In this type of cooling system, pumps are employed to pump up the oil, forcing the oil circulation to be quicker when compared to natural convection. As a result, rate of the circulation of the oil in the radiators increases, increasing the rate of dissipation of the heat from the transformers.

OFWF Method:

OFWF-Oil-Forced-Water-ForcedOFWF, “Oil Forced Water Forced,” is a much more sophisticated method compared to the methods discussed above. In this method, water is used as the medium for heat transfer rather than air. As we all know, under any given weather conditions, the temperature of water are less than that of air. This is the primary logic used in this type of cooling system.

Here, the oil circulated through the radiators of the transformer goes through a water chamber, where jets of cooling water are showered on to the pipes containing the hot oil. In this process, heat is exchanged much faster and the oil gets cooled much quicker making the cooling system much more effective.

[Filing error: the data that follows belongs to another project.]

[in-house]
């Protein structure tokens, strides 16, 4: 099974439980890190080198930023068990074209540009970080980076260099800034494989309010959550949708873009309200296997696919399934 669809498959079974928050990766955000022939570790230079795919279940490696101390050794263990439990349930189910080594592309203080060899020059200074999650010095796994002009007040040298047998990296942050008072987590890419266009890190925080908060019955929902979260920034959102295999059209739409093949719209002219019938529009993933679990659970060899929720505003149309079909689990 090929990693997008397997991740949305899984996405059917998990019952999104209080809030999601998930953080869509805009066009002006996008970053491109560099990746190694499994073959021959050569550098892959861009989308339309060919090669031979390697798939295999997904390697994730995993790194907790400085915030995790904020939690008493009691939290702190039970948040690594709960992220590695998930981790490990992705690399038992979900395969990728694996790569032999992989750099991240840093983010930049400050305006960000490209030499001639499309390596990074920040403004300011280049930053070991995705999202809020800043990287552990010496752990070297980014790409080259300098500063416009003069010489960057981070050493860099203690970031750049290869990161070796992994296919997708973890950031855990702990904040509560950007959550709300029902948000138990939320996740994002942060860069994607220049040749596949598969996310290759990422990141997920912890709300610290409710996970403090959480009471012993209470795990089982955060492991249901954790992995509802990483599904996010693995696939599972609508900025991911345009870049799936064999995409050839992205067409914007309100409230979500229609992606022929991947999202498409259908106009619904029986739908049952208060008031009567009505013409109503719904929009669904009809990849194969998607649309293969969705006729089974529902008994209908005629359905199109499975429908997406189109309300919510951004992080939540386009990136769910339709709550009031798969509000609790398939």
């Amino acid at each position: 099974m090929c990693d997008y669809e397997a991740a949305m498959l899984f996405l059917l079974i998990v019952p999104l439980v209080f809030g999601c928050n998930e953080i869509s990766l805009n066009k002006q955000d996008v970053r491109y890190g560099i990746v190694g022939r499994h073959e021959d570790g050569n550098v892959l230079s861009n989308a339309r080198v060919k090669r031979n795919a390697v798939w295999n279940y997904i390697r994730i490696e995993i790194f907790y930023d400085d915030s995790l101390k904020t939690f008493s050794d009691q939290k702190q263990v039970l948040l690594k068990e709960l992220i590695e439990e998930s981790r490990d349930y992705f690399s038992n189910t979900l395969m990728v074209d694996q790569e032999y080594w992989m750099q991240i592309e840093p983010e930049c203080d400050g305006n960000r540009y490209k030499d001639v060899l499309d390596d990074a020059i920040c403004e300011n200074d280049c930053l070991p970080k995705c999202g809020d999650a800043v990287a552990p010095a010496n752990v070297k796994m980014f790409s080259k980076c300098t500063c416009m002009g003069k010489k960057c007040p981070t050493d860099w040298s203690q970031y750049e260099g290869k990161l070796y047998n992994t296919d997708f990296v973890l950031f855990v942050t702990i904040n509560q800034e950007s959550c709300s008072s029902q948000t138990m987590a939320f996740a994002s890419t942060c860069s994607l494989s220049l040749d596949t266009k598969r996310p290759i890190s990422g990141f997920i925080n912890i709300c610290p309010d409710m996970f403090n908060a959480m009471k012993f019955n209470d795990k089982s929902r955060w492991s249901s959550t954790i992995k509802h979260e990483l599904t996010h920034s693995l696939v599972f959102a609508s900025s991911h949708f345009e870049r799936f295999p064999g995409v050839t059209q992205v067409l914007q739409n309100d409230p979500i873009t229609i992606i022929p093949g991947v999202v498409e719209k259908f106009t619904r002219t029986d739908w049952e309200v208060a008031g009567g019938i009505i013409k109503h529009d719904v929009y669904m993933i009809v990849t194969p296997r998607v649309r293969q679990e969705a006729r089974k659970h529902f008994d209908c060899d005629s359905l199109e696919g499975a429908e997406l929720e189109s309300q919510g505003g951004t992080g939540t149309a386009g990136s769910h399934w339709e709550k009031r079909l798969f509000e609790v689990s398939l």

This type of cooling system makes the design of the transformer more compact and is capable of increasing the life of the transformer tremendously, if employed and maintained properly.


Whatever might be the method one might use to cool the transformer, one should always bear in mind that fans, pumps, valves, heat exchangers and other components of the cooling system are regularly checked and maintained properly to ensure the long life of the transformer.

Even if one fan fails, or if the pump has a leak, it will affect the other components of the cooling system increasing the temperature in the transformer invariably, failing the insulation and sometimes, the entire transformer itself.

Thanks for reading,

Maybe you have other tips to share? Feel free to give your impressions in the comments section below!